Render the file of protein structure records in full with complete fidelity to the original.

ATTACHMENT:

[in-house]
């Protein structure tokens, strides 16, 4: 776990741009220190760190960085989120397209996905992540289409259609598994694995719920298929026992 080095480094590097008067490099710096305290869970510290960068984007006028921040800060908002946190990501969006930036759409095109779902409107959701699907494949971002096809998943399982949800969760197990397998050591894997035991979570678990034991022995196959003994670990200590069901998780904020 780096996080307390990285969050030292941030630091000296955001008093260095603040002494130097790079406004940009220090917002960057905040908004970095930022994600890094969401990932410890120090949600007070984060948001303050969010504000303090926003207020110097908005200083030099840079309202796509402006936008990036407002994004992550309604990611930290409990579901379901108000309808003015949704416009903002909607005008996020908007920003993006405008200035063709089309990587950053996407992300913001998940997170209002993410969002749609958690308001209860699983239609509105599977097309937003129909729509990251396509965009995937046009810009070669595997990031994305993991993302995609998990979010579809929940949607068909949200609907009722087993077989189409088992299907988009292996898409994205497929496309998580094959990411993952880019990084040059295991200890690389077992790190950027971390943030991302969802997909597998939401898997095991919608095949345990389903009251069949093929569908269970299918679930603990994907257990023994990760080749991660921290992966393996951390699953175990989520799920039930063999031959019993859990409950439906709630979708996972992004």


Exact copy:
[in-house]
């Protein structure tokens, strides 16, 4: 776990741009220190760190960085989120397209996905992540289409259609598994694995719920298929026992 080095480094590097008067490099710096305290869970510290960068984007006028921040800060908002946190990501969006930036759409095109779902409107959701699907494949971002096809998943399982949800969760197990397998050591894997035991979570678990034991022995196959003994670990200590069901998780904020 780096996080307390990285969050030292941030630091000296955001008093260095603040002494130097790079406004940009220090917002960057905040908004970095930022994600890094969401990932410890120090949600007070984060948001303050969010504000303090926003207020110097908005200083030099840079309202796509402006936008990036407002994004992550309604990611930290409990579901379901108000309808003015949704416009903002909607005008996020908007920003993006405008200035063709089309990587950053996407992300913001998940997170209002993410969002749609958690308001209860699983239609509105599977097309937003129909729509990251396509965009995937046009810009070669595997990031994305993991993302995609998990979010579809929940949607068909949200609907009722087993077989189409088992299907988009292996898409994205497929496309998580094959990411993952880019990084040059295991200890690389077992790190950027971390943030991302969802997909597998939401898997095991919608095949345990389903009251069949093929569908269970299918679930603990994907257990023994990760080749991660921290992966393996951390699953175990989520799920039930063999031959019993859990409950439906709630979708996972992004």